(After Lu et al.1 0 (b) Figure 2. Ghoniem et al.1 0 (a) 0.2 0.5 0. A major achievement in the field was given by the GW approx- imation (where G stands for the Green’s function and W for the screened self energy .3 0. The g (J m2) surfaces for displacements along a (111) plane for (a) pure aluminium and (b) aluminium þ hydrogen systems.3 0. 0. which correspond to electron–hole excitations in the electron system. A time-dependent extension of DFT (Gross et al.3484 N. but so far the method is limited to finite systems. Excitation properties have also been studied using the configuration interaction method (Dykstra 1998) but. this method is very much restricted to small systems such as small molecules or clusters. In fact. the band structures given by the LDA are often in distinct disagreement from experimental data.4 0. similarly.) occur in photoemission and tunnelling experiments. (2001). optical spectra. showing systematic deviations of band dispersions and band gaps. 1998) can treat excitation properties. M. cannot be described by straightforward use of DFT or other ground-state theories. In partic- ular.4 0. two-particle excitations are not obtained with satisfying accuracy either.2 0. In addition to the failures of the band structure.5 0. are not fully described by the Kohn–Sham eigenvalues.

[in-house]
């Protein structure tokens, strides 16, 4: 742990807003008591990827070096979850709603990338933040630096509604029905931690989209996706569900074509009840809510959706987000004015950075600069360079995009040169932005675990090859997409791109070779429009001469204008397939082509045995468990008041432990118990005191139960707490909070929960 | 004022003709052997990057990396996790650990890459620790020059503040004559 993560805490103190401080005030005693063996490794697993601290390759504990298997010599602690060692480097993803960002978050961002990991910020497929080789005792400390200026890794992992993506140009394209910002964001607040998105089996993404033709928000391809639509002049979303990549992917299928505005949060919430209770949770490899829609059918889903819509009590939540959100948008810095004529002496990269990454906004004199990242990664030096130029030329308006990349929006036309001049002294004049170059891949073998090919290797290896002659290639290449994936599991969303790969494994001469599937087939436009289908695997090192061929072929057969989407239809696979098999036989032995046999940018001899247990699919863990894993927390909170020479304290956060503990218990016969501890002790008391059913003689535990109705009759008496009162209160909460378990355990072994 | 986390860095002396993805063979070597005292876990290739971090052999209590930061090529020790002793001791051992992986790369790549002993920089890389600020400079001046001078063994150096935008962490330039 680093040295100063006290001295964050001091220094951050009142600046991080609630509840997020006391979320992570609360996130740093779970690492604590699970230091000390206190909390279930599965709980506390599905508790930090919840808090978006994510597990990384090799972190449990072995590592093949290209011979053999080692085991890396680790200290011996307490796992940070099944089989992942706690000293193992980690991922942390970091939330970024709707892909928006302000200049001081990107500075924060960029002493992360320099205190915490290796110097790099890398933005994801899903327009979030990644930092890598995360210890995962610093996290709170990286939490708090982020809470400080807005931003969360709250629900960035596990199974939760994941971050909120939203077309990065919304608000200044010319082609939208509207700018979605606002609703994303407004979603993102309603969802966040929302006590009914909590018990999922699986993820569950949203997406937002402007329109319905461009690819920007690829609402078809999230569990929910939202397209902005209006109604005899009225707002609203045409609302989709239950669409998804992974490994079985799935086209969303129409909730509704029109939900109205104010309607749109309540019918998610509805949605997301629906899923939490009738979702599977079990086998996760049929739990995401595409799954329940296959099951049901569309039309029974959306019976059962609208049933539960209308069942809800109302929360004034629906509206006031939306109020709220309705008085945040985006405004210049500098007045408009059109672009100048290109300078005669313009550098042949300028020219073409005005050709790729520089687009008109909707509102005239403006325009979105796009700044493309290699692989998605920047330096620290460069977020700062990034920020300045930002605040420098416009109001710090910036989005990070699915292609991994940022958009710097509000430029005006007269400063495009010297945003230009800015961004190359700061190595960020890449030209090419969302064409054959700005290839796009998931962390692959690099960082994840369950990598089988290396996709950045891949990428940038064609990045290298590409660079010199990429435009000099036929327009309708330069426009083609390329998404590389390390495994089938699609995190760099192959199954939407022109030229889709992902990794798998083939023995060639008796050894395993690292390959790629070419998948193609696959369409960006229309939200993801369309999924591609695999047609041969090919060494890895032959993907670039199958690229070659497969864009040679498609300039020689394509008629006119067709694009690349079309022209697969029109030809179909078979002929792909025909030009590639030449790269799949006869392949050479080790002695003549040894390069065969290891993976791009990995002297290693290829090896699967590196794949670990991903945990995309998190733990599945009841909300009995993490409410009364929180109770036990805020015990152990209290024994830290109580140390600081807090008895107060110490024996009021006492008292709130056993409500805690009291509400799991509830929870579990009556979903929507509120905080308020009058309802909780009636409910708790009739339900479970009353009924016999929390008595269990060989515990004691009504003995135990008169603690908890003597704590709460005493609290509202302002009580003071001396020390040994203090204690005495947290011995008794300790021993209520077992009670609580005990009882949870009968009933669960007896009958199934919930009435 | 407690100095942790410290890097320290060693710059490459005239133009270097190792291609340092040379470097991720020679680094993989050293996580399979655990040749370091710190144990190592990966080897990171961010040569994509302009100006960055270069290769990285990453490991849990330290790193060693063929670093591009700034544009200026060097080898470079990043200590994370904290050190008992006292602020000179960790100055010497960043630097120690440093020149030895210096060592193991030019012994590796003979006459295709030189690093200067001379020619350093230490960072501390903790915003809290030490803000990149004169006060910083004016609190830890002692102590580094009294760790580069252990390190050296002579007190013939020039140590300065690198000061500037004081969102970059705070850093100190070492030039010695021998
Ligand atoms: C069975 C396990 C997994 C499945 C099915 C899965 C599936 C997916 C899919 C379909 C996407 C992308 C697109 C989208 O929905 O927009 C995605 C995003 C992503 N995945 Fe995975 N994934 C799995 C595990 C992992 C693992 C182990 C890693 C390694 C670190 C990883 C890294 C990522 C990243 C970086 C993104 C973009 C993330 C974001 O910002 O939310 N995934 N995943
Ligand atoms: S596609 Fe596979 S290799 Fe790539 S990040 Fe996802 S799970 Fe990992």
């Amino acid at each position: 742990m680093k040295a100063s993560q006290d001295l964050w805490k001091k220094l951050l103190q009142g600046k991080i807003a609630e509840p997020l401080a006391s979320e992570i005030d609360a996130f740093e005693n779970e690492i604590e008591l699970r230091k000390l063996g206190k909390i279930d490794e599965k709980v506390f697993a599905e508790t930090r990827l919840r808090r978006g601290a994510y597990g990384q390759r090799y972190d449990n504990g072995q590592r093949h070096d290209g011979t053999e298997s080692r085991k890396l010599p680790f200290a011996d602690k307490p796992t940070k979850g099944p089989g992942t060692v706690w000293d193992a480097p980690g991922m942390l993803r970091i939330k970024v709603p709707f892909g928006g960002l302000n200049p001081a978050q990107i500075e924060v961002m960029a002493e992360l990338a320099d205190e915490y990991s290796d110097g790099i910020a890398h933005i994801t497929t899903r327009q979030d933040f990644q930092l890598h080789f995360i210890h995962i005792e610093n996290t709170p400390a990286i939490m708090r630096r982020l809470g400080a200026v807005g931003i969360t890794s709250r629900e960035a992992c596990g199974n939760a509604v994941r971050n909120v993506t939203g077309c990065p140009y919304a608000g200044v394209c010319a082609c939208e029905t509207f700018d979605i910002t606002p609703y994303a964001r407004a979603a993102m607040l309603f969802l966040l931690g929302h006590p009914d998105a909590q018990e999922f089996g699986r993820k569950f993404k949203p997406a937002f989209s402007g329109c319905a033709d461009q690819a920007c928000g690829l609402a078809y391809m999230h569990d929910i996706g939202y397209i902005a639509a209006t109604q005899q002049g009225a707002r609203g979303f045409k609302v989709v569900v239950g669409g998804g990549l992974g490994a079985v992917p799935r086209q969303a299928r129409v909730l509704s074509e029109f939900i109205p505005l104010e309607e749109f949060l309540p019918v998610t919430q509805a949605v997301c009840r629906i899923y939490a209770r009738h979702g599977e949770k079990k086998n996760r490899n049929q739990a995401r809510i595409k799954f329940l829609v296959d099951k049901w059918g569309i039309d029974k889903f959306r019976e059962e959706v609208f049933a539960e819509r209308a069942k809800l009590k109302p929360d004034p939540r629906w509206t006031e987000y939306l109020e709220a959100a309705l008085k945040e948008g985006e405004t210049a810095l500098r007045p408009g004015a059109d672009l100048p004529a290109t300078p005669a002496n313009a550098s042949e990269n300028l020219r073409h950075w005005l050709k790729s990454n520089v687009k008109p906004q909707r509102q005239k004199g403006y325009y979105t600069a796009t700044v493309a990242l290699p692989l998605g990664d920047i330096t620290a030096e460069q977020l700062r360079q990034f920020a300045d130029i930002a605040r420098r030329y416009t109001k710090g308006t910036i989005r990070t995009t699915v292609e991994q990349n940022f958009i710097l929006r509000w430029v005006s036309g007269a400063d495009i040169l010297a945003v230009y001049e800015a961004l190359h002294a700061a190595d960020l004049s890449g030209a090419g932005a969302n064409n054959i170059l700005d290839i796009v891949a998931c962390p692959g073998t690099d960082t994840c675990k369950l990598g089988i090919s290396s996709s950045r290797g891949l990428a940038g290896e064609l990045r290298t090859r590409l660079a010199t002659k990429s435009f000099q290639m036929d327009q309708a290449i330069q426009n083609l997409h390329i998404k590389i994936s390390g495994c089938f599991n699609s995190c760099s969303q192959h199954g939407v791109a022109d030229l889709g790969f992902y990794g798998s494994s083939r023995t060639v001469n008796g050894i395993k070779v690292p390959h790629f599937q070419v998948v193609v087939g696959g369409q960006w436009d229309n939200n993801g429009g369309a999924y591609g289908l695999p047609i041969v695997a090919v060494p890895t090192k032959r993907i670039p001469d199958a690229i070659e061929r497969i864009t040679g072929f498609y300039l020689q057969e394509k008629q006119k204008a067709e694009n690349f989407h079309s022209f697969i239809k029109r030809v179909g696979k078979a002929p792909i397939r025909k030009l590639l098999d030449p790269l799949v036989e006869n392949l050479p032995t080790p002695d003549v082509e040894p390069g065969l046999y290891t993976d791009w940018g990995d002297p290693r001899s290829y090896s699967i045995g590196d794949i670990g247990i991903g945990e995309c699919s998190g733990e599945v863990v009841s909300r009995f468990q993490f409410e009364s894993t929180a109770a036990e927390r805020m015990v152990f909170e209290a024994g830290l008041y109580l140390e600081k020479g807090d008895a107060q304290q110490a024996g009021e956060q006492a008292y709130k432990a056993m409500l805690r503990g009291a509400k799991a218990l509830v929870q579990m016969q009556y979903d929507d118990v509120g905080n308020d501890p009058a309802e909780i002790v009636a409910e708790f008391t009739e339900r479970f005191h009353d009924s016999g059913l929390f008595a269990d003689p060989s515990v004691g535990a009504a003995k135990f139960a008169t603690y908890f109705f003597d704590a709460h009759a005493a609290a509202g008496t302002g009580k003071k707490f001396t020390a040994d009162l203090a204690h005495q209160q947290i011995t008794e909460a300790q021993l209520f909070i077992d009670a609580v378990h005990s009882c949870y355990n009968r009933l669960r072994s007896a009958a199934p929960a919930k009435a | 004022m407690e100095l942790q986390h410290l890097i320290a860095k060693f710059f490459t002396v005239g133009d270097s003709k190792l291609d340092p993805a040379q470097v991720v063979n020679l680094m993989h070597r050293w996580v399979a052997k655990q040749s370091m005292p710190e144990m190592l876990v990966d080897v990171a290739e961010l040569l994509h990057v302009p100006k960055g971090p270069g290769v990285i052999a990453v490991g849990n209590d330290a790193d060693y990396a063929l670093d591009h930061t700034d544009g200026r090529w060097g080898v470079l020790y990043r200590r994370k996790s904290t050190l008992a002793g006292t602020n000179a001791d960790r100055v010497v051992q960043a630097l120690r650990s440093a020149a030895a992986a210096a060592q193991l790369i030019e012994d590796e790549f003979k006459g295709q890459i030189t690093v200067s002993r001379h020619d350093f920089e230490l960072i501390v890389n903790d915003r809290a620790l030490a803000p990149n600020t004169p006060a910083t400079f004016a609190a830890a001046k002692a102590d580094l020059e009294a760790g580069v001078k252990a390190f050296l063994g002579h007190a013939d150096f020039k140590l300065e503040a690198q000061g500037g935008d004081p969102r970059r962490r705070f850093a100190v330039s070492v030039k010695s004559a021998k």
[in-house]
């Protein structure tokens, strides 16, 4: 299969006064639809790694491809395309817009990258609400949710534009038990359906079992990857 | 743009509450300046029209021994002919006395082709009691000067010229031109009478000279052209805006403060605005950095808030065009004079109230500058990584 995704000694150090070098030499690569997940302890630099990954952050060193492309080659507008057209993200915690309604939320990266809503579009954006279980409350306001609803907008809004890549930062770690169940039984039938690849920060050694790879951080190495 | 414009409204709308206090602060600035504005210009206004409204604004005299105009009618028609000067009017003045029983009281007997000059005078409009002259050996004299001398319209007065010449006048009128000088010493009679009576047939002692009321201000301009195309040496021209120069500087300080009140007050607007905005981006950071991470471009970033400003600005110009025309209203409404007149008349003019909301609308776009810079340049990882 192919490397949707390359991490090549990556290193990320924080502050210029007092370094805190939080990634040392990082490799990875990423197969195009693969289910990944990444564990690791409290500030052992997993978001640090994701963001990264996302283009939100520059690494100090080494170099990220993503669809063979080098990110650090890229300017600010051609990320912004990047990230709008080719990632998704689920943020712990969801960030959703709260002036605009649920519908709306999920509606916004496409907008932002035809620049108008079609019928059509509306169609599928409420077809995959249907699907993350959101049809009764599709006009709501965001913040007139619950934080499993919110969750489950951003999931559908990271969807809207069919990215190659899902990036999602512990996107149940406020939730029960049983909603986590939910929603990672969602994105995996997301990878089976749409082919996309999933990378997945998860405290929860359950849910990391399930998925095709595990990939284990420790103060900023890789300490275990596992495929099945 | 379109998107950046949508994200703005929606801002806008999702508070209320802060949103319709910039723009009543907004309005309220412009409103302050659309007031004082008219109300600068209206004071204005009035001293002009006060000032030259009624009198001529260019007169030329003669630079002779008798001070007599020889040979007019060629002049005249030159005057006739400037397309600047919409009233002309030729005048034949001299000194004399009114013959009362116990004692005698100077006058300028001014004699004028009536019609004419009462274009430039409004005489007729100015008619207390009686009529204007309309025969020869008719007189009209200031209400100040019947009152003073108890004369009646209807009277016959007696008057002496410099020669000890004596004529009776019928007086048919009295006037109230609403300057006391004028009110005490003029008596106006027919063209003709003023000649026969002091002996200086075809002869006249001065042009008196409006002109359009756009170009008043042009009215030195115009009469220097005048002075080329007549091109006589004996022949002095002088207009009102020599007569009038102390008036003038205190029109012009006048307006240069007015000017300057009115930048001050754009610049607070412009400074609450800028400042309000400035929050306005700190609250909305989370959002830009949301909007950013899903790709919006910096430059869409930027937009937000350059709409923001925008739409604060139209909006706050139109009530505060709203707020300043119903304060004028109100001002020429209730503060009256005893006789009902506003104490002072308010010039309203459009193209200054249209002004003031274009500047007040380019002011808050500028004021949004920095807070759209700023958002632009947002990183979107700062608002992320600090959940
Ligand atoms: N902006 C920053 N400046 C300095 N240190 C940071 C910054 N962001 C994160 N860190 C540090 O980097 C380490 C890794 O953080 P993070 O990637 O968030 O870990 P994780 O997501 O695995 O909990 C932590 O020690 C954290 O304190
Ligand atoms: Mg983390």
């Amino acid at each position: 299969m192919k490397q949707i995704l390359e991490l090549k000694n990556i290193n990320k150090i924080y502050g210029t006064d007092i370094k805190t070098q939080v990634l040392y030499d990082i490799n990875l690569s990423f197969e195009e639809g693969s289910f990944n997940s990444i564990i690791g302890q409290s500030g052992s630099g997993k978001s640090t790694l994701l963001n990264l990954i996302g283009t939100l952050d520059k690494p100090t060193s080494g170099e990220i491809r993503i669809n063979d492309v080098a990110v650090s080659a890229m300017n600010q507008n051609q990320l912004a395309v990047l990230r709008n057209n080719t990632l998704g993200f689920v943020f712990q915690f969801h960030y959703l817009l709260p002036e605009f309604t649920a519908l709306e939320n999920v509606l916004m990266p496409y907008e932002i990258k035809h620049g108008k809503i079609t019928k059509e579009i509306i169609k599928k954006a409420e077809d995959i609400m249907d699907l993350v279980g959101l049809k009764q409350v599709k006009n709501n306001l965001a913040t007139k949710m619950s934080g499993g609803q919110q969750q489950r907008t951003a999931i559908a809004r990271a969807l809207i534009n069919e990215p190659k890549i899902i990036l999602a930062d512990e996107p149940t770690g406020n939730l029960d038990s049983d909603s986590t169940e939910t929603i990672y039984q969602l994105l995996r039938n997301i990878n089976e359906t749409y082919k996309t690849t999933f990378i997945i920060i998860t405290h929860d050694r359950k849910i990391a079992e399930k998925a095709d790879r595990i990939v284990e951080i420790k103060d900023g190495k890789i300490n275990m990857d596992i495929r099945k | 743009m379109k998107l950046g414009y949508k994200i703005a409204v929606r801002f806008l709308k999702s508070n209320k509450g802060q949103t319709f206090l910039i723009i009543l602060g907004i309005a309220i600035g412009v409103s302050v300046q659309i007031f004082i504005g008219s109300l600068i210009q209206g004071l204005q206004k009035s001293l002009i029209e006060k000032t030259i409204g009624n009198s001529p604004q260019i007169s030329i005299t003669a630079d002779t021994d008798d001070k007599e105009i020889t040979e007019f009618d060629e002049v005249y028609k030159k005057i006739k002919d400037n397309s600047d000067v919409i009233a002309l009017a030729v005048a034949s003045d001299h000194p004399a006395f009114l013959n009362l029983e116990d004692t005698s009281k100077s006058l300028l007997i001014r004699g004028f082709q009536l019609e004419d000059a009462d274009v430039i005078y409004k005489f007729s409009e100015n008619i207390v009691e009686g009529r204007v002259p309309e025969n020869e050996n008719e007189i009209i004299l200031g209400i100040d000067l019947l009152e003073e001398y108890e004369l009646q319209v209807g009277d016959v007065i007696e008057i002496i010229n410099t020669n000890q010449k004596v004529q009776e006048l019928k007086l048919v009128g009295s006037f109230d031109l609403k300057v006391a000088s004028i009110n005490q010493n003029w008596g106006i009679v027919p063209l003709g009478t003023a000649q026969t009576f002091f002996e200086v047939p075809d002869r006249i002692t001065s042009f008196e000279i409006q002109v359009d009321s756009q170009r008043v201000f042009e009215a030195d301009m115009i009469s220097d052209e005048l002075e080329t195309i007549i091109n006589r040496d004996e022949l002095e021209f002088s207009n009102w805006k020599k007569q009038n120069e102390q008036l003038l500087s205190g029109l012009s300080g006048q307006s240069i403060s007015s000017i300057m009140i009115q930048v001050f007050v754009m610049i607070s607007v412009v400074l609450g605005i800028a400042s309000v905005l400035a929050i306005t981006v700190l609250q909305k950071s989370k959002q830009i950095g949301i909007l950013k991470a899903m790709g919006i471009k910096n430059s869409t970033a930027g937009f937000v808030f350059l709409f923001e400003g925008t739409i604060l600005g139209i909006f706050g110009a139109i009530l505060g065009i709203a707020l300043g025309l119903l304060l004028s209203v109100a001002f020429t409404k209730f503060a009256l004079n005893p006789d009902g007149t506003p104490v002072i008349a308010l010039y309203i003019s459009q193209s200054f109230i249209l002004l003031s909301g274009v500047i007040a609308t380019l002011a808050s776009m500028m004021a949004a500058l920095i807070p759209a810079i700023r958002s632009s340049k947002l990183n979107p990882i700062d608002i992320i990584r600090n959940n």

Goedecker 1999) for . For example. which includes physical quantities such as the lattice constant. 2. 1993. Highly accurate band structures for real materials have been obtained by this method. metals. Li et al. DFT-based generalized pseudopotential theory (Moriarty 1988. such as transition metals. TB MD implements an empirical parametrization of the bonding interactions based on the expansion of the electronic wave functions on a very simple basis set. Empirical potentials involve the fitting of parameters to a predetermined experi- mental or ab initio database. reliable interatomic potentials usually are not available for multielement materials and for systems containing substitutional or interstitial alloying impurities. 1984) or the Finnis–Sinclair (1984) type in metals. Moriarty et al. However.7. the vacancy formation energy and the surface energy. have been extremely useful in investigating generic phenomena in simple systems. which allows for a very accurate evaluation of the self-energy on the basis of results from a preceding DFT calculation. thus making the GWA a standard tool in predict- ing the electron quasiparticle spectrum of moderately correlated electron systems (Louie 1996). the elastic constants. semiconductor sur- faces. This is especially so for directionally bonded systems. Mehl and Papaconstantopoulos 1996) and the self-consistent-charge density functional TB MD approach is becoming widespread in the atomistic simulation community. thereby allowing large-scale atomistic simula- tions for millions of atoms and a simulation time of nanoseconds. insulators. Ordejon et al. Recently. they may not provide the desired physical accuracy for many real complex materials of interest. Quantum-based interatomic potentials for transi- tion metals that contain explicit angular-force contributions have been developed from first-principles. that can be applied to large-scale atomistic simulations. 1993. including bulk semiconductors. novel analytic bond-order potentials have been derived for atomistic simulations by coarse graining the elec- tronic structure within the orthogonal two-centre TB representation (Pettifor 1989. 2000). Pettifor and Oleinik 1999. 1994. 1998). employing either the embedded-atom method (EAM) type (Daw and Baskes 1983. 2002). because it allows one to evaluate both ionic and electronic properties (Frauenheim et al. atoms. derived from QM. Moriarty and Widom 1997. Thus. Multiscale modelling of nanomechanics and micromechanics 3485 correction) (Hedin and Lundqvist 1969) for the self-energy. and the Stillinger–Weber (1985) type (Ackland and Vitek 1990) or the Tersoff (1986) type in covalent materials. Linear scaling electronic structure methods A wealth of efficient methods. The success of TB MD stands on a good balance between the accuracy of the physical representation of the atomic interactions and the resulting computational cost. Connections to interatomic potentials The direct use of DFT methods to perform full quantum MD simulations on real materials is limited to a hundred or so atoms and a simulation time of a few picoseconds. and for chemically or structurally complex systems. The tight-binding (TB) (Cohen et al. defects and clusters. the next step of coarse graining the problem is to remove the electronic degrees of freedom by imagining the atoms to be held together by some sort of glue or interatomic potential.6. There is consequently growing need to develop more accurate interatomic potentials. at the same time. such as intermetallics and alloys. have recently been developed (Yang 1991. Such simulations. 2. the so-called order-N (O(N)) methods.